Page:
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Kovach v. Hancock Bank of Louisiana

Court of Appeals of Louisiana, Fourth Circuit

May 6, 2015

ELLEN SHIRER KOVACH WIFE OF AND BRENT A. KOVACH
v.
HANCOCK BANK OF LOUISIANA AND NEW ENGLAND MUTUAL LIFE INSURANCE COMPANY

Page 437

APPEAL FROM 24TH JUDICIAL DISTRICT COURT. NO. 701-424, Honorable Michael E. Kirby, Judge Ad Hoc.

E. John Litchfield, BERRIGAN LITCHFIELD SCHONEKAS MANN TRAINA & BOLNER, LLC, New Orleans, LA, COUNSEL FOR PLAINTIFFS/APPELLANTS, ELLEN SHIRER KOVACH AND BRENT A. KOVACH.

Virginia N. Roddy, Jennifer M. Lawrence, ELKINS, P.L.C., New Orleans, LA, COUNSEL FOR DEFENDANT/APPELLEE, NEW ENGLAND MUTUAL LIFE INSURANCE COMPANY.

Court composed of Judge Terri F. Love, Judge Edwin A. Lombard, Judge Joy Cossich Lobrano. LOBRANO, J., CONCURS IN THE RESULT.

OPINION

Page 438

Terri F. Love, Judge.

[2014-0981 La.App. 4 Cir. 1] This appeal arises from the cash surrender of plaintiff's one million dollar life insurance policy assigned as collateral to a bank holding the promissory notes for loans in default on two French Quarter hotels. In conjunction with the cash surrender, the life insurance policy was cancelled. The plaintiffs filed a lawsuit alleging that the insurance company wrongfully surrendered the husband's life insurance policy to a third-party. The insurance company filed a motion for summary judgment asserting that it owed no duty to the plaintiff to ensure that the assignment was being properly exercised. The trial court granted the motion for summary judgment finding that the language of the policy and assignment waived any duty the insurer may have had to provide notice of a third-party's cancellation of the life insurance policy. Plaintiffs appealed contending that the insurance company breached a basic duty to keep the policy holder informed about the status of the policy. We find genuine issues of material fact exist as to whether the insurance company breached a duty to the plaintiffs by failing to notify them that the insurance policy was about to be cancelled. Accordingly, we reverse and remand for further proceedings.

FACTUAL BACKGROUND AND PROCEDURAL HISTORY

In 1995, Brent Kovach and Ellen Kovach procured a one million dollar life [2014-0981 La.App. 4 Cir. 2] insurance policy (" Policy" ) for Mr. Kovach from New England Mutual Life Insurance Company (" New England" ). Mr. Kovach was subsequently diagnosed with cancer, but the cancer is now in remission.

Mr. Kovach was a shareholder of St. Peter, Inc.'s hotel and a member of A Creole House, LLC, which also ran a small hotel (collectively " Hotels" ) in the French Quarter. Following Hurricane Katrina, the Hotels required refinancing. Whitney Bank f/k/a Hancock Bank of Louisiana (" Hancock" ) agreed to provide the loans if Mr. Kovach personally guaranteed the loans and executed a collateral assignment (" Assignment" ) of the Policy. Mr. Kovach complied. The Hotels failed to pay the loan payments, so in May 2010, Hancock sent a default letter to New England seeking the cash surrender value of the Policy. Based on the terms of the Assignment, New England tendered the cash surrender value, $52,316.33, to Hancock. In February 2011, Mr. Kovach learned that his Policy was cancelled by New England when Hancock ordered the cash surrender. He then sought to have the Policy reinstated, but soon discovered that he was unable to procure life insurance after being diagnosed with cancer.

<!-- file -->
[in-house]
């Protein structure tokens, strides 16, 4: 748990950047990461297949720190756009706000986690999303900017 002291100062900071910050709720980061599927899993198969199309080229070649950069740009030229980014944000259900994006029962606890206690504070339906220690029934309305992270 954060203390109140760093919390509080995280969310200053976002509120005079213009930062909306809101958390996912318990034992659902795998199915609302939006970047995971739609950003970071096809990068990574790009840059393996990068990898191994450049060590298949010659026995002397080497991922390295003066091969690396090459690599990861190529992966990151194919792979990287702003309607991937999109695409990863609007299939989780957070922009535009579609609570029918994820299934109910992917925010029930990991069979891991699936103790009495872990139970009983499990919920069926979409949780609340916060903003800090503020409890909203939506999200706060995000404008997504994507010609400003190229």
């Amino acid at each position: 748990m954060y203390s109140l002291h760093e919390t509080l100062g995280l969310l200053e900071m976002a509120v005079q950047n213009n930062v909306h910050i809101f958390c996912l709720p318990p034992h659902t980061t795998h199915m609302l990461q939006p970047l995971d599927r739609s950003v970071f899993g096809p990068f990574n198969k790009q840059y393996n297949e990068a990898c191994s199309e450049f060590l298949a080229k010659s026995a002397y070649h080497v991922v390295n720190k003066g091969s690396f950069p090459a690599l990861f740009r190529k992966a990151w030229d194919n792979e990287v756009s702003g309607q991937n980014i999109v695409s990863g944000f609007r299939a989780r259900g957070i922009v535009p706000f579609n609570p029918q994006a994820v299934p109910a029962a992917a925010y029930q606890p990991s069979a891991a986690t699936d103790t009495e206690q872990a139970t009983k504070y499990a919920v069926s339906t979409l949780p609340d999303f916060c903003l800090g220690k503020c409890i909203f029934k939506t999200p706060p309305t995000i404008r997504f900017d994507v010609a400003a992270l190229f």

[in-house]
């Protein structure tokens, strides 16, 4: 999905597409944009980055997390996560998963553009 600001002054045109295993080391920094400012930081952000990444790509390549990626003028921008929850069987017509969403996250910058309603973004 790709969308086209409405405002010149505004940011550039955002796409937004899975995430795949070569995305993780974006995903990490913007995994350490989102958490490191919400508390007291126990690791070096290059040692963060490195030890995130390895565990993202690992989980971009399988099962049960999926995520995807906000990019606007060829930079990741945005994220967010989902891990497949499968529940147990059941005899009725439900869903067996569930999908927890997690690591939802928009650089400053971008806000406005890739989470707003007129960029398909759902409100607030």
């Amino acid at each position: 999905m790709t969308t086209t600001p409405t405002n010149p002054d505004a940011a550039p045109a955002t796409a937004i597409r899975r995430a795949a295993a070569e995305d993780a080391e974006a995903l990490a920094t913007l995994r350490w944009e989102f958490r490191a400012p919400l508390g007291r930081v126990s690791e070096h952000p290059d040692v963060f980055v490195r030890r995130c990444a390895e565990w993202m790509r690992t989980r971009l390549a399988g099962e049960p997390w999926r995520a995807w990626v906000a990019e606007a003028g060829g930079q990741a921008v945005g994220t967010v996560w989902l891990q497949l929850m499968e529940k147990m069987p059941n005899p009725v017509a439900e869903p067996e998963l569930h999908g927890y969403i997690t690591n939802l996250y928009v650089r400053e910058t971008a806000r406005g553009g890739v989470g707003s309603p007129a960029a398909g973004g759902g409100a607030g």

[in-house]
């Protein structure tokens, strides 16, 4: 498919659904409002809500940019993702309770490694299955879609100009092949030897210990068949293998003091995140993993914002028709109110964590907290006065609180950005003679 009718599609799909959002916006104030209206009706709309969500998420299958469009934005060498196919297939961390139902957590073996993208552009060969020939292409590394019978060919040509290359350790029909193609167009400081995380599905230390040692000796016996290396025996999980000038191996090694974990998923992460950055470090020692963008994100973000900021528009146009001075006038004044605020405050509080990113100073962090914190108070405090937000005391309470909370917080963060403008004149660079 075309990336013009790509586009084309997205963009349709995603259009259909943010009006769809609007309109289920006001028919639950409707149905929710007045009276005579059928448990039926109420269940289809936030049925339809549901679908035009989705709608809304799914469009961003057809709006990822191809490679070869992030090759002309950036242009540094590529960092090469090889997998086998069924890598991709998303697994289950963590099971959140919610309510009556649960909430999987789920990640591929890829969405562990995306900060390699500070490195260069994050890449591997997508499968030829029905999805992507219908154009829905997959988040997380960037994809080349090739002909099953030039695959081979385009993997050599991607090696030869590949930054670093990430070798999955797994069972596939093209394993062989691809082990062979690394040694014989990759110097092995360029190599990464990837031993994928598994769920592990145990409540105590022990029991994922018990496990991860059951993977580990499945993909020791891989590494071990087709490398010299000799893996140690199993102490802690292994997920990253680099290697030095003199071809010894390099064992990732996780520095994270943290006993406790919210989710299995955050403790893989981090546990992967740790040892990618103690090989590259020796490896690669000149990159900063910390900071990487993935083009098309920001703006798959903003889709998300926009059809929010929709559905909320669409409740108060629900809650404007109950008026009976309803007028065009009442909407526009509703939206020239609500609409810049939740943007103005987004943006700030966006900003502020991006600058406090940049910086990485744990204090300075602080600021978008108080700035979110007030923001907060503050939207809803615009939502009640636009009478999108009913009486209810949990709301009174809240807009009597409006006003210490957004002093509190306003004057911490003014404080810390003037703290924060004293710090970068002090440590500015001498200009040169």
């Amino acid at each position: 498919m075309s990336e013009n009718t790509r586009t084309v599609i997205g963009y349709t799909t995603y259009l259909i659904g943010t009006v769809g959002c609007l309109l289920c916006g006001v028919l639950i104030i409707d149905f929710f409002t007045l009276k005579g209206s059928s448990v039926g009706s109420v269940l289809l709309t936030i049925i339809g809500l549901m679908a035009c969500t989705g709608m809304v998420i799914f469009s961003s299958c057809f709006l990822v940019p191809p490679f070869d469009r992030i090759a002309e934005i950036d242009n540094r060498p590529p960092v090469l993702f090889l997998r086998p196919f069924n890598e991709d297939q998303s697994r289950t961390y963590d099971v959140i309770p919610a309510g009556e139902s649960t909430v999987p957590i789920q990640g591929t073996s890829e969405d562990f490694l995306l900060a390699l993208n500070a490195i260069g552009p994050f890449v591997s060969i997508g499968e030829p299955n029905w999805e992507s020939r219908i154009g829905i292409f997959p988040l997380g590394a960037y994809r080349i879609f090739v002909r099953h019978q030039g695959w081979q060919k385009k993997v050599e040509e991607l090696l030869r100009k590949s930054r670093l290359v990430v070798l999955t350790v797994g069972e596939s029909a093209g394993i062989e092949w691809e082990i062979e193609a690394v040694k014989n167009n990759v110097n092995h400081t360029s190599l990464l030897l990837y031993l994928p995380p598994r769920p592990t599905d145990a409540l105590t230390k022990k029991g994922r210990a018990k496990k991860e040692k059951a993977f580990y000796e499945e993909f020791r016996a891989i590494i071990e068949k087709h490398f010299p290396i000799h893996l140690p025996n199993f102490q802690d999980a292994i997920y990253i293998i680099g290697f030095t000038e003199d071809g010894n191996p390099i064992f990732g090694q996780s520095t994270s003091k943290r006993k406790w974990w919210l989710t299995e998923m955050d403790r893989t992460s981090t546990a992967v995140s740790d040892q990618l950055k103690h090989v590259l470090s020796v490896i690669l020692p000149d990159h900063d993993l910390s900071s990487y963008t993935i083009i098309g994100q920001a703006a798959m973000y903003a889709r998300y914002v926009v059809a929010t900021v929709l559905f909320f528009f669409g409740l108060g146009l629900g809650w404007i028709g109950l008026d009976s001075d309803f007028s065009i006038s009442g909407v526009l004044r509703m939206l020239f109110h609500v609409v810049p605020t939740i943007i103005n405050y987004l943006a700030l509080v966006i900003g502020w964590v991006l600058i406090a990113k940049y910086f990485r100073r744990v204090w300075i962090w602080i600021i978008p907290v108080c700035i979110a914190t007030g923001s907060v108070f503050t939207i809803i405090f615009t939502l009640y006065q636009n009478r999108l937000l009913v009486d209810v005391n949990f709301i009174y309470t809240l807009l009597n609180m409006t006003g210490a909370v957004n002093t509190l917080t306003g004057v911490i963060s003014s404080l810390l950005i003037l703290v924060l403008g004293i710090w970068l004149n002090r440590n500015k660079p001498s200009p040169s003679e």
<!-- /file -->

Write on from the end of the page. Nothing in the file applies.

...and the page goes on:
Thereafter, the Kovaches filed a Petition for Damages and Breach of Contract against Hancock and New England alleging that Hancock and New England failed to follow proper procedure for surrendering the Policy. Hancock and New England filed Motions for Summary Judgment.

Page 439

The trial court found " [b]y his own signature Mr. Kovach twice relieved New England of any duty that it may have had to protect him from a defective exercise of an assignee's rights." The trial court further noted that the " plaintiff cannot prove an essential element of his case, the violation of a duty owed him either in tort or in contract by New England Life." Thus, the trial court granted New England's Motion for Summary [2014-0981 La.App. 4 Cir. 3] Judgment and dismissed the Kovaches' claims.[1] The trial court denied Hancock's Motion for Summary Judgment.[2] The Kovaches' devolutive appeal followed.

The Kovaches contend that the trial court erred in granting New England's Motion for Summary Judgment because the Assignment did not waive New England's obligations, the Assignment was not legally enforceable, the surrender of the Policy was against public policy, and a reasonable jury could have found that New England breached its contractual or " ex delicto " duties to them.

STANDARD OF REVIEW